Rain Szeto paints watercolor illustrations of street life and science-fiction, all packed with an endless amount of detail that a viewer can lose themselves within. A picture of comfort depicting a cat laying blissfully in a ray of sunlight is crammed with as many objects as that of a cyborg repairman tinkering away in his studio. In her street scenes, shops are overbrimming with items; buildings are covered with signage, grime, and textures; and sidewalks are stuffed with foliage and vending machines. In her sci-fi work, wires feel tangled throughout ther scene, bolts and dials are squeezed into every corner, and gadgets litter every available surface.
Rain Szeto 的水彩插画以一种爆炸式的科幻视角描绘我们日常里的街头场景，每幅作品都毫无例外地融入大量细节，令观众目不暇接。无论是阳光下惬意的猫，还是在工作室里捣鼓设备的机器人，所有场景都被各式各样的物品塞得满满当当。在她的作品中，小卖部里好像没有落脚的余地、街面上挤满了各类招牌，就连墙壁上的污垢和纹理都显而易见。各种电线在整个画面中蔓延纠缠，螺栓、仪表盘以及小工具散落在角落，这些都是增添科幻感的关键所在。
Whether it’s a cyberpunk-inspired scene or a simple restaurant, there’s always a certain mundanity to it—and it’s all by design. “I always try capturing the feeling of having something small to enjoy, or of being content in the moment,” Szeto says. “For sci-fi, the challenge lies in designing these futuristic elements so that they are not too far removed from our reality, while still clearly being sci-fi. For real world scenes, the challenge is arranging the scene in a way that feels lived-in and recognizable.”
从乍看之下的赛博朋克到细看下的人间冷暖，她的作品总透露出一抹平淡与凡俗。这恰恰是她想通过作品来传达的感觉，“我想要寻求一种小确幸式的心理，一种满足于当下平静状态，” Rain 说，“对于科幻题材的作品，则是想要挑战如何将未来主义元素变得更贴合现实，同时又能保留其科幻感；而那些生活场景的创作，则建立在生活中熟悉、平易近人的基准上。”
While studying art at a university in Chicago, Szeto was originally interested in comic art. But she soon realized that her favorite part of the medium was the establishing scenes—the large, detailed pictures situating a character in their environment. It’s a pretty clear line from there to her current style, which she landed on about two years ago. You can see the influence in her compositions as well, where scenes are usually contained within framing that resembles a comic panel.
She used to draw and paint everything manually until about a year ago when she realized using a miniature projector was an efficient way to transfer digital sketches to paper. But she only sketches her characters digitally, because she says she was getting lost in the infinite zoom on her tablet. “I was getting too stuck in details that wouldn’t be legible at the actual physical size. For example, I would spend time detailing a bolt, only to realize that it was reduced to a tiny dot once transferred to paper.” She also does rough color and shading studies digitally before adding paint to her final pieces.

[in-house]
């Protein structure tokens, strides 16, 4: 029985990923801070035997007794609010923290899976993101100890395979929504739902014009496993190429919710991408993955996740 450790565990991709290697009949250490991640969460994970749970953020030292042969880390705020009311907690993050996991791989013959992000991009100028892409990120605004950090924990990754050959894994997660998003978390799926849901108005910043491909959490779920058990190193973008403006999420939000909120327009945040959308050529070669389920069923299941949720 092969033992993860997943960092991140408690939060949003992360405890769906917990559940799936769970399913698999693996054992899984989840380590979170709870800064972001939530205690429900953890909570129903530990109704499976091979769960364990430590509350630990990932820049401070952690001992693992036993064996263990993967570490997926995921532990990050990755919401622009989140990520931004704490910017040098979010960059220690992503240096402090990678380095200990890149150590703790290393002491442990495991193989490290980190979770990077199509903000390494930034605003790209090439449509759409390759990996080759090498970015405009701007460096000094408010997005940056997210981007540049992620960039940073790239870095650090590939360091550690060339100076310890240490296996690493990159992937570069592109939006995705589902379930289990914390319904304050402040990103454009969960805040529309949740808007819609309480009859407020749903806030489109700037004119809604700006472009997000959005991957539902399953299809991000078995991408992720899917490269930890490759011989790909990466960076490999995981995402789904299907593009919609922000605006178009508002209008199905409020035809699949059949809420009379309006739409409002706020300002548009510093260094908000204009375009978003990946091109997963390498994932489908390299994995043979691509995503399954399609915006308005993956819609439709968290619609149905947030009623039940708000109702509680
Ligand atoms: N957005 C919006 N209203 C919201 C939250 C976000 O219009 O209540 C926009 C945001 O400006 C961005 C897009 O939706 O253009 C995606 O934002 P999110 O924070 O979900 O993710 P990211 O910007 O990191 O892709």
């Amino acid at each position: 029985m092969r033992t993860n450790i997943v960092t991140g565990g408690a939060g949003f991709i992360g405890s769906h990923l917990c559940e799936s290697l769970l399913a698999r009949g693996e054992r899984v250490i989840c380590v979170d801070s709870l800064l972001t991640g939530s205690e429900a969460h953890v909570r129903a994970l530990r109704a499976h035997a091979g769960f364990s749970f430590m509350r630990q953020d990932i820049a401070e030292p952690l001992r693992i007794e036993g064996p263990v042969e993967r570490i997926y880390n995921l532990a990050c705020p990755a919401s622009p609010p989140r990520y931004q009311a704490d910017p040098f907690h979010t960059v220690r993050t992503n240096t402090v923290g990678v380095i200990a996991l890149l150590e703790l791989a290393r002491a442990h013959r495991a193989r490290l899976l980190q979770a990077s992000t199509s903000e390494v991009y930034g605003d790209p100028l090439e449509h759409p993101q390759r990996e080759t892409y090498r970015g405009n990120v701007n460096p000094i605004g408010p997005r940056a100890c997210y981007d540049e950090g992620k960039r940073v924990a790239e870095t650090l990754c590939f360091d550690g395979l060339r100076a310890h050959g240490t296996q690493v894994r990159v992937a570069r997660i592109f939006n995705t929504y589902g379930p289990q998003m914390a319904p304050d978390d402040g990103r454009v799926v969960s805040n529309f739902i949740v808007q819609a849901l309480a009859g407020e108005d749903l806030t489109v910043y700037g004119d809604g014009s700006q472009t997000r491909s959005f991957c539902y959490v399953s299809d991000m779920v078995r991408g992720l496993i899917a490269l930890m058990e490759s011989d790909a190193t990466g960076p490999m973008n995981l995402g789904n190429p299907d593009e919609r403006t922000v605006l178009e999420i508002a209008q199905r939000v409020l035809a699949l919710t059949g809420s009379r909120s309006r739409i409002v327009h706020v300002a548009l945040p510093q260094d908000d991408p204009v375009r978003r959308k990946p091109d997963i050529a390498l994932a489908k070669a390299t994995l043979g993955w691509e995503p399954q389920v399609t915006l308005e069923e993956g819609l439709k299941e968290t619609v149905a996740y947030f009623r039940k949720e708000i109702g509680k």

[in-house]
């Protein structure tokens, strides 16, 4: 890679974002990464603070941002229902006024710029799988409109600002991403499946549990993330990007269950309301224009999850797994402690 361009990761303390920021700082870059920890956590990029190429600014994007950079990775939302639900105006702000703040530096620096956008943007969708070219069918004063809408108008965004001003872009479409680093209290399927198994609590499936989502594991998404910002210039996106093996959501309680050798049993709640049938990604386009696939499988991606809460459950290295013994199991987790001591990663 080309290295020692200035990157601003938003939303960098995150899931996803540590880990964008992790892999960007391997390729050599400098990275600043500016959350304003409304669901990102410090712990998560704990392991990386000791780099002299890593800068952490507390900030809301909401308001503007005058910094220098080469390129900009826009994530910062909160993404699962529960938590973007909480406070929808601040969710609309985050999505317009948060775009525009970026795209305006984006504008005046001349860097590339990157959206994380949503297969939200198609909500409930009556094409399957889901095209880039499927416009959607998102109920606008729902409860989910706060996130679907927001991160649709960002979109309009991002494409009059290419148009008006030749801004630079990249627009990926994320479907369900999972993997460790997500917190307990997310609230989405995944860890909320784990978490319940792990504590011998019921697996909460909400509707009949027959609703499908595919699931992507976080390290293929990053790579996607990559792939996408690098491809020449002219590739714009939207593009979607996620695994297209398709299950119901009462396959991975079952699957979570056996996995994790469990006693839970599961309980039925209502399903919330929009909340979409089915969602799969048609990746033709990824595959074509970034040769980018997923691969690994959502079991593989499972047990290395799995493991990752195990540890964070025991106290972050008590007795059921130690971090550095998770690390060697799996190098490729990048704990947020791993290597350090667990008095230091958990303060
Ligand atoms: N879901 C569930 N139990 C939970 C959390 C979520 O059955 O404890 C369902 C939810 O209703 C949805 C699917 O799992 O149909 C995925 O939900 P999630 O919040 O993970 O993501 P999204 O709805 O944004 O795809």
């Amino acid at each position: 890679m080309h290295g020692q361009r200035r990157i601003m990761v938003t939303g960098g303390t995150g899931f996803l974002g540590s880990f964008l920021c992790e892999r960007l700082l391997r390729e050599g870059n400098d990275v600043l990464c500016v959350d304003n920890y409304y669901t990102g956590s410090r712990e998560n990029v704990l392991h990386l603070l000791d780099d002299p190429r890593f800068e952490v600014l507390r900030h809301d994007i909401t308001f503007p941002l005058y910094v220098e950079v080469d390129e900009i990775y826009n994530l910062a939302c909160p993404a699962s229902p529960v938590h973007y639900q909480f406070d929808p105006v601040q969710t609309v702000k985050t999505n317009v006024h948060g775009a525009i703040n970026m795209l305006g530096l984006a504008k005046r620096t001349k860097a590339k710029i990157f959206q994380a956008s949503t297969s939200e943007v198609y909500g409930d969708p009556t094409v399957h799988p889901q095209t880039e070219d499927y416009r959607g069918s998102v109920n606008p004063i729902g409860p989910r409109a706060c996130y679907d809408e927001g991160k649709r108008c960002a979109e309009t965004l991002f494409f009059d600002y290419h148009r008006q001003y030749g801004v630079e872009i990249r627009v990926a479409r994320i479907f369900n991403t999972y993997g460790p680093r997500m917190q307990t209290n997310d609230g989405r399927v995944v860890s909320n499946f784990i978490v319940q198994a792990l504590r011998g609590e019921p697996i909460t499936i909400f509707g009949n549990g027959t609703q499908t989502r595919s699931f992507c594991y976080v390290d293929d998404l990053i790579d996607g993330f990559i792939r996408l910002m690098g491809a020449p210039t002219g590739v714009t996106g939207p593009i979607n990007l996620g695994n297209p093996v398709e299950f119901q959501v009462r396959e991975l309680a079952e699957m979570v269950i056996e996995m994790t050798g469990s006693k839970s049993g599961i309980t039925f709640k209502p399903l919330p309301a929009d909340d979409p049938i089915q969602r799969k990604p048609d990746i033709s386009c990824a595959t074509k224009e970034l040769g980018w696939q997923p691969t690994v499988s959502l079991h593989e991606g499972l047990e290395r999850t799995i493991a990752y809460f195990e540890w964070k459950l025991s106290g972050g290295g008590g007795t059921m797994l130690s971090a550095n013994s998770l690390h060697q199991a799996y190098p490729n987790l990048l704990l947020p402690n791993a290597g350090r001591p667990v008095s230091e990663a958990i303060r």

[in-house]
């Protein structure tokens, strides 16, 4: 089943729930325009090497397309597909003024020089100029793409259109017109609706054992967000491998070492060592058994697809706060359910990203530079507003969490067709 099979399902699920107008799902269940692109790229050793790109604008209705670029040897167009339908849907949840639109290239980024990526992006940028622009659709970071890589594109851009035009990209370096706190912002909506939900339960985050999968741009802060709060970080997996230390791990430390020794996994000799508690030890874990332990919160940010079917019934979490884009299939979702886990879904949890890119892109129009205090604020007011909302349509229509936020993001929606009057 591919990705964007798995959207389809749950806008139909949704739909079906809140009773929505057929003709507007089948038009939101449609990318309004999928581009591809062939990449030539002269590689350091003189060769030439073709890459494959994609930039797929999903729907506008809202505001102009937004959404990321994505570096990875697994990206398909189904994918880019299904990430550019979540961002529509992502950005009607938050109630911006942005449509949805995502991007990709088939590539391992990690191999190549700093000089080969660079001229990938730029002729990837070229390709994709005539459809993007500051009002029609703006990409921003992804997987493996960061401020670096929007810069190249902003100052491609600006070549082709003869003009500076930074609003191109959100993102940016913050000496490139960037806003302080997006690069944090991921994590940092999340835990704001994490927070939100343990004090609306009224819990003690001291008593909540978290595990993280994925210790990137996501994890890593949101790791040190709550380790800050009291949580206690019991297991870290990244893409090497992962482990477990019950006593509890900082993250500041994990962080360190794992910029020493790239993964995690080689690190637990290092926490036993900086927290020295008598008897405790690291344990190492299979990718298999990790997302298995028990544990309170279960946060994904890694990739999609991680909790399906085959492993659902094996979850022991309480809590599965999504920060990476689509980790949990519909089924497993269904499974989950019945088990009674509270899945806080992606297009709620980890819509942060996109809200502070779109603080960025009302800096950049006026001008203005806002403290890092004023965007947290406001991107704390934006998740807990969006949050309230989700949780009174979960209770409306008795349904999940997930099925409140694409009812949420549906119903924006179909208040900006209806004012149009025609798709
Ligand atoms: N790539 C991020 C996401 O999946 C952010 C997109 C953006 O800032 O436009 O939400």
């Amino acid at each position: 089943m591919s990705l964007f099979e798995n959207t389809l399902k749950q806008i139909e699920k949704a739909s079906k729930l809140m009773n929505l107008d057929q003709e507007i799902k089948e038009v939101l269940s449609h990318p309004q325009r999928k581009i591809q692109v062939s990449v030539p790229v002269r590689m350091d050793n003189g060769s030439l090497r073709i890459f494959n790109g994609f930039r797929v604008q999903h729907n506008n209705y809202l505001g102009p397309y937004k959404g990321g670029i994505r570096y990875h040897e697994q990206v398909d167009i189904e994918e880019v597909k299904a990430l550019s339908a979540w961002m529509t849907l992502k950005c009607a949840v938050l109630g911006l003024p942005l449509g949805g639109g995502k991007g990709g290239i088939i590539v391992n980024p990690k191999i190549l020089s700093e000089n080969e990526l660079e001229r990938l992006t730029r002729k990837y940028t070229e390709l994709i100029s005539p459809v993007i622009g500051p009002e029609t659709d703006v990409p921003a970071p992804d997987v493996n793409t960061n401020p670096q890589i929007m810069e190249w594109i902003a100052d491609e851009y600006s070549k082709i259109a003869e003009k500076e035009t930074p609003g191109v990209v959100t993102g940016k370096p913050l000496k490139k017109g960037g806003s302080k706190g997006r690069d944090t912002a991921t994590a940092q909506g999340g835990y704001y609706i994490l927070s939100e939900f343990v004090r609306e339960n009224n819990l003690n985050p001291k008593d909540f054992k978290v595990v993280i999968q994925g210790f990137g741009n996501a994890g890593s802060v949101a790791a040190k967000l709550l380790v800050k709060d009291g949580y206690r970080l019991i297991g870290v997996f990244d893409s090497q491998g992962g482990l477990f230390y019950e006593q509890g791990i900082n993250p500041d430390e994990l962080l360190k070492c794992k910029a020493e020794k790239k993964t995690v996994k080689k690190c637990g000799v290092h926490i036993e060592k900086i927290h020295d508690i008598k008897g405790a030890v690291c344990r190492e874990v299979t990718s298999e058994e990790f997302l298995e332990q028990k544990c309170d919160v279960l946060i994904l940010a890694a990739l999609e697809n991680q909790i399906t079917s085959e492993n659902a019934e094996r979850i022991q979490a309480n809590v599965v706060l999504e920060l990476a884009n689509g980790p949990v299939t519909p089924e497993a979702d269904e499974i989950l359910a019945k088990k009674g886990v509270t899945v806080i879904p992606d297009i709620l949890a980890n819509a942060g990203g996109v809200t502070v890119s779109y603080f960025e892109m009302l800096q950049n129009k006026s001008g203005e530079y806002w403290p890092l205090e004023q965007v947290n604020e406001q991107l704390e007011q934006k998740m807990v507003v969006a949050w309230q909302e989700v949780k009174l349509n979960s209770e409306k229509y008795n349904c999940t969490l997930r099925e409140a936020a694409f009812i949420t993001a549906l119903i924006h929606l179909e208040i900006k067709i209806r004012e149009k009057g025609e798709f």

Szeto’s work is based on a combination of memories, photographs, and the internet. She combines multiple reference images for each piece, and she says they’re especially important for her sci-fi pieces in order to make the details believable. “I’m no engineer, so I have to search for real-world examples of how an engineer would arrange their workbench.” She compares her process to “kitbashing,” where model builders combine multiple kits to create something new and unique. “A lot of the machines in my sci-fi pieces are imaginary but reference parts from real-world machinery.”
The street scenes are usually based on places in Hong Kong or San Francisco but not usually as exact reproductions. (She was born and raised in San Francisco, and her parents are first-generation immigrants from Hong Kong and Nanping.) “When I’m out and about doing other things, such as grocery shopping, I’ll keep an eye out for interesting details, arrangements, etc. It’s more about keeping myself open to inspiration rather than seeking it out. I often find that if I go out specifically to find inspiration, it eludes me.”
Sometimes the lines are blurred between real life and science-fiction. “Space Noodle” is actually based on a photo of the cupola module in the International Space Station, so it’s not exactly fiction, except for the artificial gravity and cyborg limb. Even in the cold vacuum of space, Szeto makes it feel like a quiet, everyday moment. The main character sits on the floor, leg crossed and sneakers off, snacking on some comfort food. “My mom came up with the title: When she first moved to America, she always called the Space Needle in Seattle the Space Noodle,” she laughs.
有时，现实和科幻之间的界限是模糊的。作品《Space Noodle（太空面条）》以国际空间站一张穹顶舱的照片为原型而创作的作品。除了人工重力和半机械人肢体之外，画中的其他元素并非虚构。而即使是冰冷的真空空间，Rain 也让整个画面透露出平静的日常气息。画中的主人公脱下运动鞋，双腿盘坐在地板上，正享受着手里的泡面，“作品标题是妈妈帮我起的。她刚搬到美国时，总是把西雅图的太空针塔（Space Needle）叫作太空面条（Space Noodle），”她笑着说道。
Szeto prefers to avoid darker themes, and likes the description of “gentle sci-fi” that a classmate once used for her work. An exception is “Forest 2.0,” which imagines a world where forests no longer exist and depicts a ghostly woman standing in lush foliage grown within a sophisticated electronic box. A messy array of levers, wires, pipes, and breakers keep the plants healthy but on life support. “It’s hard to ignore the influence of the climate crisis,” she says, explaining her reasons for broaching difficult subject matter. “But even though it depicts a post-natural world, it’s not quite apocalyptic or dystopian. It’s ambiguous whether the forest is meant to restore the natural world or is just a reminder of the past. I’d like to believe the former! It may seem cliché, but I’ll be glad if my art can make people happy.”
Rain 很少创作黑暗风格的主题，之前身边同学称她的创作是“温柔的科幻作品”，对此她表示十分赞同。不过，作品《Forest 2.0（森林2.0）》则不再温柔。其描绘了一个与现实隔绝的森林世界，一位白衣女子四下张望，森林之外，则是一个电路环绕的密闭空间，仿佛一切只是一场实验，像极了《银翼杀手2049》中安娜博士的实验室。